Ah, “graduate jobs” – I’m afraid this raises the question of there being too many graduates, successive governments having plucked out of the air the arbitrary notion that, say, 50% of people should read for a degree. I suppose this means inevitably that many graduates will end up in menial jobs – though they’re the calibre of graduates who probably wouldn’t have been graduates anyway, if they hadn’t been force-fed into the higher-ed machine to read Media Studies or whatever.
Jennie is quite right about my denigrating shop workers, but I thought I’d made my opinion clear in the first place. It’s a vicious circle: retail is poorly valued here, and the beancounters who run our (very successful) retail chains can do zoomy marketing, merchandising etc (fairly well, at any rate) but lack the interest or imagination to create an interesting career structure in retail that rewards effort & attitude. So you get shops filled with bozos. Bit like catering: in Continental Europe, waiting at table can be a career! One gets a qualification, and it’s possible to earn decent money! The same does not apply in UK where it’s a crap job filled with surly temps. Just like retail.
Regards, Malcolm

26. Ryan Stephenson

I get sick and tired of people denegrating sex workers. Some girls spend their lives sticking objects up the botty holes of very old men. So what? We call them nurses. We don’t shout abuse at either them or the old men for what they get up to behind closed doors.

Now nurses in care homes don’t get paid a lot for what some would call their perverse activities. Probably the hourly rate is less than a tenth of what a prostitute would earn. But the nurse has to think about what she’s doing – you wouldn’t want a suppository in your urethra I can assure you! So for ten hours the care home nurse devotes herself to thinking about suppositories. The prostitute devotes herself to the botty holes of strange men for just one hour a day – for the other 10 hours she is free! Free! free! FREE! Work for 5years as a prozzie and take the next 50 years OFF!

And you think the prozzie is exploited! WRONG! Its YOU and ME!

27. Margin4 Error

Ryan

so sex for you is merely a financial concern? a body is a mere commodity akin to a big mac or dining room set to be sold to a person with the financial clout to enjoy it?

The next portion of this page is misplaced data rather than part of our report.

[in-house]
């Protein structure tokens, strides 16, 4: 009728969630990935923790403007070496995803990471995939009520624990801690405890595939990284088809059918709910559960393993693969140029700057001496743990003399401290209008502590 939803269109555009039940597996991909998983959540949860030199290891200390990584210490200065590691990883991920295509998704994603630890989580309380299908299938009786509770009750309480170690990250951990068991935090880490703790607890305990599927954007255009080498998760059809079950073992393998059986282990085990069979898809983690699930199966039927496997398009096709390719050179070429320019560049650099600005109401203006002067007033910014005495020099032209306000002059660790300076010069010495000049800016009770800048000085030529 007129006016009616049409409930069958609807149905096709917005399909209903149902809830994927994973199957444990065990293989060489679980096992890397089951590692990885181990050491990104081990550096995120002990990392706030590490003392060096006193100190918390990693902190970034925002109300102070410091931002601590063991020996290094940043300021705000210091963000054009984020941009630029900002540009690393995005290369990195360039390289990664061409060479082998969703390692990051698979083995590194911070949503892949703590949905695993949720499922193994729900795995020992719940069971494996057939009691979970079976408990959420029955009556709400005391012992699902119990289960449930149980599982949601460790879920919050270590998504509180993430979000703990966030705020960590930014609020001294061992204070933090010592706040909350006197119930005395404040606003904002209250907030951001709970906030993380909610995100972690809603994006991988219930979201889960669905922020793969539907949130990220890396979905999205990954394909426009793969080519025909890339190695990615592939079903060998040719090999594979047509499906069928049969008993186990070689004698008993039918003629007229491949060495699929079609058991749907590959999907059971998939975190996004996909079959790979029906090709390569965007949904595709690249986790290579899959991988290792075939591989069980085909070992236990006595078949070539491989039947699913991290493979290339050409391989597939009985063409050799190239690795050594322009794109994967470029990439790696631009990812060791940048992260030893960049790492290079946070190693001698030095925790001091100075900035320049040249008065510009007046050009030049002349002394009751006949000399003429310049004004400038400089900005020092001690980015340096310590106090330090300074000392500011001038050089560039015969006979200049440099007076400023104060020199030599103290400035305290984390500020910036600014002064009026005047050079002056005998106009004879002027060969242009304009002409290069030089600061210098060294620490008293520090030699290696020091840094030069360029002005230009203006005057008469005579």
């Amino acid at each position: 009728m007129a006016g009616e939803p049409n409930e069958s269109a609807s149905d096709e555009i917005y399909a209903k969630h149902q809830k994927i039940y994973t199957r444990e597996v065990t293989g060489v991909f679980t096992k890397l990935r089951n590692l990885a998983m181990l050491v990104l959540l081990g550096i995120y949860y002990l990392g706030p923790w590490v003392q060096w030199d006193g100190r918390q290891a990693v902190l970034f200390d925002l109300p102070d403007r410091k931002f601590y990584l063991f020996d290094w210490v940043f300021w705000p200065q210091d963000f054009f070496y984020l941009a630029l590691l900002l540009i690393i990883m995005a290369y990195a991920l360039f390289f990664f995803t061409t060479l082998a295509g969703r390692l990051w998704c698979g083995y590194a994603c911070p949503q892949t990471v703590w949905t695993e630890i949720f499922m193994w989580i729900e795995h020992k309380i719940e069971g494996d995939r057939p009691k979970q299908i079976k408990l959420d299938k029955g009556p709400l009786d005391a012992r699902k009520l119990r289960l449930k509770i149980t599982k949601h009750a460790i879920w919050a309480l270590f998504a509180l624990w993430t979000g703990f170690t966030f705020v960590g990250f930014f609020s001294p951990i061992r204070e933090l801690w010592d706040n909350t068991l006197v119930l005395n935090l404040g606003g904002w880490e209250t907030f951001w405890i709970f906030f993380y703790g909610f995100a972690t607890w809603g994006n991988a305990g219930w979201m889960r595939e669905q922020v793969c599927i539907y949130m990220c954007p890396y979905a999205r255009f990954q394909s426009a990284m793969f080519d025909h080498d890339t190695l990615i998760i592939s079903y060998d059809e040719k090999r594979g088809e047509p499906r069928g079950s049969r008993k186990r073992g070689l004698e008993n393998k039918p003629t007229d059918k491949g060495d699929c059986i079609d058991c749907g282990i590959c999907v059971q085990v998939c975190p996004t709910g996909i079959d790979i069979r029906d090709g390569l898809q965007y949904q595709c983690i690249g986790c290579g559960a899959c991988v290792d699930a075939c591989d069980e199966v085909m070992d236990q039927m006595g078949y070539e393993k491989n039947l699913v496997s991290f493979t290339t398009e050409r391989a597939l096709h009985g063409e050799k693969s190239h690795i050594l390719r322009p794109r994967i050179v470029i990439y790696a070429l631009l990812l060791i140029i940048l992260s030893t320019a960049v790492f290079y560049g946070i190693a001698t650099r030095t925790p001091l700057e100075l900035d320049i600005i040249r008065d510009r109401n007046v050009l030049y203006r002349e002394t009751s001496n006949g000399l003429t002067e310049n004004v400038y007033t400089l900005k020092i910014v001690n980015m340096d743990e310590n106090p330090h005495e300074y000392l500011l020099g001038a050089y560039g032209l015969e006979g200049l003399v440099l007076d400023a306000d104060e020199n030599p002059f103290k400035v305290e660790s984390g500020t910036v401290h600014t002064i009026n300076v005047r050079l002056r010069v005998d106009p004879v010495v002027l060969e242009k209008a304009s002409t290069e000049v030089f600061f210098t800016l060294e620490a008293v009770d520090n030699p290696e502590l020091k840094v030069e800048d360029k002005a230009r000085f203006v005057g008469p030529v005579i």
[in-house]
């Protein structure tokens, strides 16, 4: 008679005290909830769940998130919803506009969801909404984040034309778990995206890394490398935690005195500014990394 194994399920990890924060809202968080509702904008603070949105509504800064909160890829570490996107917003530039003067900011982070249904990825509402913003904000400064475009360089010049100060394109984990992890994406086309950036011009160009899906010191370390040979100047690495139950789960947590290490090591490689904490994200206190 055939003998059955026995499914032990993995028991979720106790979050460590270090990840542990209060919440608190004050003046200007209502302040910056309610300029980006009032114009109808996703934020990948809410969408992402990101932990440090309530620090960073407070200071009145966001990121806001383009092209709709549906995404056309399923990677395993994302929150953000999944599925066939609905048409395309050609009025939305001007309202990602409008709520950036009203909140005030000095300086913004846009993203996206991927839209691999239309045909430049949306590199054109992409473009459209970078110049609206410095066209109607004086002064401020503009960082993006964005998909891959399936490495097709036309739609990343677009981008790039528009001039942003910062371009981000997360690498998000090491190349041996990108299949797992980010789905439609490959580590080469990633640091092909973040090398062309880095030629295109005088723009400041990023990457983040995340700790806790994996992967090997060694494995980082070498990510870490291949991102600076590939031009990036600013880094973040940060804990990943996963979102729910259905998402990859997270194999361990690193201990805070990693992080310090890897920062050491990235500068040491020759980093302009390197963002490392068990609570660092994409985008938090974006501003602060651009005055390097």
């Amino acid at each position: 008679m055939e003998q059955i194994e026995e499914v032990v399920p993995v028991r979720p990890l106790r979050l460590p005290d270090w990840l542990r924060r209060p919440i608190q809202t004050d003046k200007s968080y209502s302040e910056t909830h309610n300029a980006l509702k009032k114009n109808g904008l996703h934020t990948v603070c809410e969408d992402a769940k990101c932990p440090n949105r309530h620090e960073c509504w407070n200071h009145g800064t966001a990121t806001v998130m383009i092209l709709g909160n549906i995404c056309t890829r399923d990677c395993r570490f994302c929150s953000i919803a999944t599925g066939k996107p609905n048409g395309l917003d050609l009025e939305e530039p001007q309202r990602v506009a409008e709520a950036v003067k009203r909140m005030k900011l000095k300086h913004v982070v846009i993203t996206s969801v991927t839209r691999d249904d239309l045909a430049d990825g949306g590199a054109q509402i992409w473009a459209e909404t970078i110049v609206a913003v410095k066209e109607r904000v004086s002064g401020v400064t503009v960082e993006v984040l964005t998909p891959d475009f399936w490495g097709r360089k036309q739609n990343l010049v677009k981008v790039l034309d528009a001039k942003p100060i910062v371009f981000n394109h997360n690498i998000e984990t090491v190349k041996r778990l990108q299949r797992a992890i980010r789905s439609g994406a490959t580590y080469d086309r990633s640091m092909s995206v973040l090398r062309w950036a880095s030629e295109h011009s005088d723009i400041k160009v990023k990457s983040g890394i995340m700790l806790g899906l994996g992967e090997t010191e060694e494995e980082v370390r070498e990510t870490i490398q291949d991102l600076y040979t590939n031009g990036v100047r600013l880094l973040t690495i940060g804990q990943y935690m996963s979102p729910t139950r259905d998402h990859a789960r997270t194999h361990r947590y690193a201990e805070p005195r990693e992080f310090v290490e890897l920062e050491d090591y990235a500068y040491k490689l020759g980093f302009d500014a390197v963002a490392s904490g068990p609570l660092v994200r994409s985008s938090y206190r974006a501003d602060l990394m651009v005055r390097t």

I tend to feel that people who see themselves in such callow terms need help to appreciate their own greater worth as a human being.

And thats before considering the emotional, mental and relationship anguish that many later suffer upon realising the greater worth they gave up.

@Ryan, scanning the thread, I really don’t think anyone was denigrating sex workers. I was (somewhat grumpily) denigrating girls who tourist in the industry in the hope that some perceived dangerous edgy glamour will rub off on them – which perception of dangerous edginess, by the way, suggests that they hold a none-too-rosy view of the sex industry themselves. As Kate says, of herself at the time and others, YAWN.

Malcolm

You’re exactly right on one point. My ex boyfriend is Brussels is a waiter. Being British, I guess I had lots of subconscious stereotypes about him being some cash-strapped loser. In fact, he was taking home 600 euros less a month than I did with my ‘government position’, for about half the hours I slaved in the office. He had a lovely life, enjoyed it thoroughly, and was saving his hard earned to become a resto owner himself.

That explains, I guess, why he always insisted on paying for dinner.

“so sex for you is merely a financial concern?”

Au contraire, M Margin 4 Error. Commerical sex is certainly best left to professionals. It is certainly not for the likes of those ladies who spent far too much time with their noses stuck firmly between the sheets of a good Bronté, forever waiting for their mythical Heathcliff to appear. Whilst I can assure you there is often a good deal of human romance to be found in the boudoir of the local strumpet, it has to be said that commercial sex favours those that prefer their meat rather “raw”. That, however, has little to do with the sex one might find with a lover – unless one has the misfortune of falling in love with ones commerical sex partner. It has certainly happened to me on many an occassion.

Quite what the release of ones sexual frustrations woud mean to gaining a personal understanding of ones “greater worth as a human being” I am not sure, but it seems to me that such a commercial transaction benefits both sides. For the street prostitute the commercial success of running her own business is very possibly a gateway out of a life of debt, destitution and drug taking. For the call girl it is very likely an escape from the drudgery of 50 years x 37 hours of work. For the punter it is likely an escape from years of frustration at ones pent up sexual desire, perhaps due to social or physical impairment.